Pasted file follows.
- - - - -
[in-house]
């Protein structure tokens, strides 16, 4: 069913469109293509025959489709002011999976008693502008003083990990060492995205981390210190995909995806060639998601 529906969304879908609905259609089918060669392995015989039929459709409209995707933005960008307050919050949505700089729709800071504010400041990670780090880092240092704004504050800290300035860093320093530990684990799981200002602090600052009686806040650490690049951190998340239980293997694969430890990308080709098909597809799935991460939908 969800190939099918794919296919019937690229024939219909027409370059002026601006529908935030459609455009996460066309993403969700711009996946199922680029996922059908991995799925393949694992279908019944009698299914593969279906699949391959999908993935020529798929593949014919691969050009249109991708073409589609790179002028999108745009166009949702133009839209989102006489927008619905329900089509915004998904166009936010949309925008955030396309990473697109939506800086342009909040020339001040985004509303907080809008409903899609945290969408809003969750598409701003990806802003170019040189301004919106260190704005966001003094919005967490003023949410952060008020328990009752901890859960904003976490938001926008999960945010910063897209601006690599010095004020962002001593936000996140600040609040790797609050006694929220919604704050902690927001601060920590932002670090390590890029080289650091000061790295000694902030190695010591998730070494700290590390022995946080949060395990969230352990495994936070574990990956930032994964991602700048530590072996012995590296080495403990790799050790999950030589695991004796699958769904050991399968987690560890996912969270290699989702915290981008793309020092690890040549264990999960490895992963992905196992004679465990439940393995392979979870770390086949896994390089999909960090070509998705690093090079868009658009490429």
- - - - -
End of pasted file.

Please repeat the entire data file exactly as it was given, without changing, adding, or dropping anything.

[in-house]
């Protein structure tokens, strides 16, 4: 069913469109293509025959489709002011999976008693502008003083990990060492995205981390210190995909995806060639998601 529906969304879908609905259609089918060669392995015989039929459709409209995707933005960008307050919050949505700089729709800071504010400041990670780090880092240092704004504050800290300035860093320093530990684990799981200002602090600052009686806040650490690049951190998340239980293997694969430890990308080709098909597809799935991460939908 969800190939099918794919296919019937690229024939219909027409370059002026601006529908935030459609455009996460066309993403969700711009996946199922680029996922059908991995799925393949694992279908019944009698299914593969279906699949391959999908993935020529798929593949014919691969050009249109991708073409589609790179002028999108745009166009949702133009839209989102006489927008619905329900089509915004998904166009936010949309925008955030396309990473697109939506800086342009909040020339001040985004509303907080809008409903899609945290969408809003969750598409701003990806802003170019040189301004919106260190704005966001003094919005967490003023949410952060008020328990009752901890859960904003976490938001926008999960945010910063897209601006690599010095004020962002001593936000996140600040609040790797609050006694929220919604704050902690927001601060920590932002670090390590890029080289650091000061790295000694902030190695010591998730070494700290590390022995946080949060395990969230352990495994936070574990990956930032994964991602700048530590072996012995590296080495403990790799050790999950030589695991004796699958769904050991399968987690560890996912969270290699989702915290981008793309020092690890040549264990999960490895992963992905196992004679465990439940393995392979979870770390086949896994390089999909960090070509998705690093090079868009658009490429």